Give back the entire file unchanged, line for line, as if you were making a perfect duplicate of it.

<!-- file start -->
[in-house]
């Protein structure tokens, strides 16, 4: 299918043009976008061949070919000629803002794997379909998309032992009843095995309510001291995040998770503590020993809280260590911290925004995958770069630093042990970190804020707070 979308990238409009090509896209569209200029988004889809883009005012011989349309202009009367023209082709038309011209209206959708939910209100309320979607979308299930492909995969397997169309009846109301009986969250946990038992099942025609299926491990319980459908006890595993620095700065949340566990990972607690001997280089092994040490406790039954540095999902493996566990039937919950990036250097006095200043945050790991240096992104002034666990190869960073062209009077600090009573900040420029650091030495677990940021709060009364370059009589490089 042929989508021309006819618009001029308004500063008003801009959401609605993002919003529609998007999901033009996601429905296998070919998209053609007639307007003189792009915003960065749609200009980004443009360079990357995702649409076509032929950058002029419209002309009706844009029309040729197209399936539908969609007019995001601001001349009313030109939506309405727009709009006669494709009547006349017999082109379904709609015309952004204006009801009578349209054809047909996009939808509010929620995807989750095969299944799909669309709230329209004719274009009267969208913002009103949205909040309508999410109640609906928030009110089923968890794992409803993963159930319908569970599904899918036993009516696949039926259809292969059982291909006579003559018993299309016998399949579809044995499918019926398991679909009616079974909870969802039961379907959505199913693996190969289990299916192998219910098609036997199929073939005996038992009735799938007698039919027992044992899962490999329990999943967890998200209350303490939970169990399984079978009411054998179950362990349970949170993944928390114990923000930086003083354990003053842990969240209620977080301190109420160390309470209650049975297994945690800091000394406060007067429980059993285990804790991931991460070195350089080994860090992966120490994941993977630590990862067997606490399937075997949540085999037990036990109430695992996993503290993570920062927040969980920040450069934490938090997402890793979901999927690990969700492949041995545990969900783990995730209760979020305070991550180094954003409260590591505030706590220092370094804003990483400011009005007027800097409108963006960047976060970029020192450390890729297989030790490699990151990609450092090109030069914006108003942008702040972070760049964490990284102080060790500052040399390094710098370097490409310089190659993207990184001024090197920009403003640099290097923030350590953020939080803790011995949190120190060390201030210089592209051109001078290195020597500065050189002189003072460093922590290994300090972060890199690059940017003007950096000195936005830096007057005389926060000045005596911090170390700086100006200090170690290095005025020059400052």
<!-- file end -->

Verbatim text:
[in-house]
């Protein structure tokens, strides 16, 4: 299918043009976008061949070919000629803002794997379909998309032992009843095995309510001291995040998770503590020993809280260590911290925004995958770069630093042990970190804020707070 979308990238409009090509896209569209200029988004889809883009005012011989349309202009009367023209082709038309011209209206959708939910209100309320979607979308299930492909995969397997169309009846109301009986969250946990038992099942025609299926491990319980459908006890595993620095700065949340566990990972607690001997280089092994040490406790039954540095999902493996566990039937919950990036250097006095200043945050790991240096992104002034666990190869960073062209009077600090009573900040420029650091030495677990940021709060009364370059009589490089 042929989508021309006819618009001029308004500063008003801009959401609605993002919003529609998007999901033009996601429905296998070919998209053609007639307007003189792009915003960065749609200009980004443009360079990357995702649409076509032929950058002029419209002309009706844009029309040729197209399936539908969609007019995001601001001349009313030109939506309405727009709009006669494709009547006349017999082109379904709609015309952004204006009801009578349209054809047909996009939808509010929620995807989750095969299944799909669309709230329209004719274009009267969208913002009103949205909040309508999410109640609906928030009110089923968890794992409803993963159930319908569970599904899918036993009516696949039926259809292969059982291909006579003559018993299309016998399949579809044995499918019926398991679909009616079974909870969802039961379907959505199913693996190969289990299916192998219910098609036997199929073939005996038992009735799938007698039919027992044992899962490999329990999943967890998200209350303490939970169990399984079978009411054998179950362990349970949170993944928390114990923000930086003083354990003053842990969240209620977080301190109420160390309470209650049975297994945690800091000394406060007067429980059993285990804790991931991460070195350089080994860090992966120490994941993977630590990862067997606490399937075997949540085999037990036990109430695992996993503290993570920062927040969980920040450069934490938090997402890793979901999927690990969700492949041995545990969900783990995730209760979020305070991550180094954003409260590591505030706590220092370094804003990483400011009005007027800097409108963006960047976060970029020192450390890729297989030790490699990151990609450092090109030069914006108003942008702040972070760049964490990284102080060790500052040399390094710098370097490409310089190659993207990184001024090197920009403003640099290097923030350590953020939080803790011995949190120190060390201030210089592209051109001078290195020597500065050189002189003072460093922590290994300090972060890199690059940017003007950096000195936005830096007057005389926060000045005596911090170390700086100006200090170690290095005025020059400052």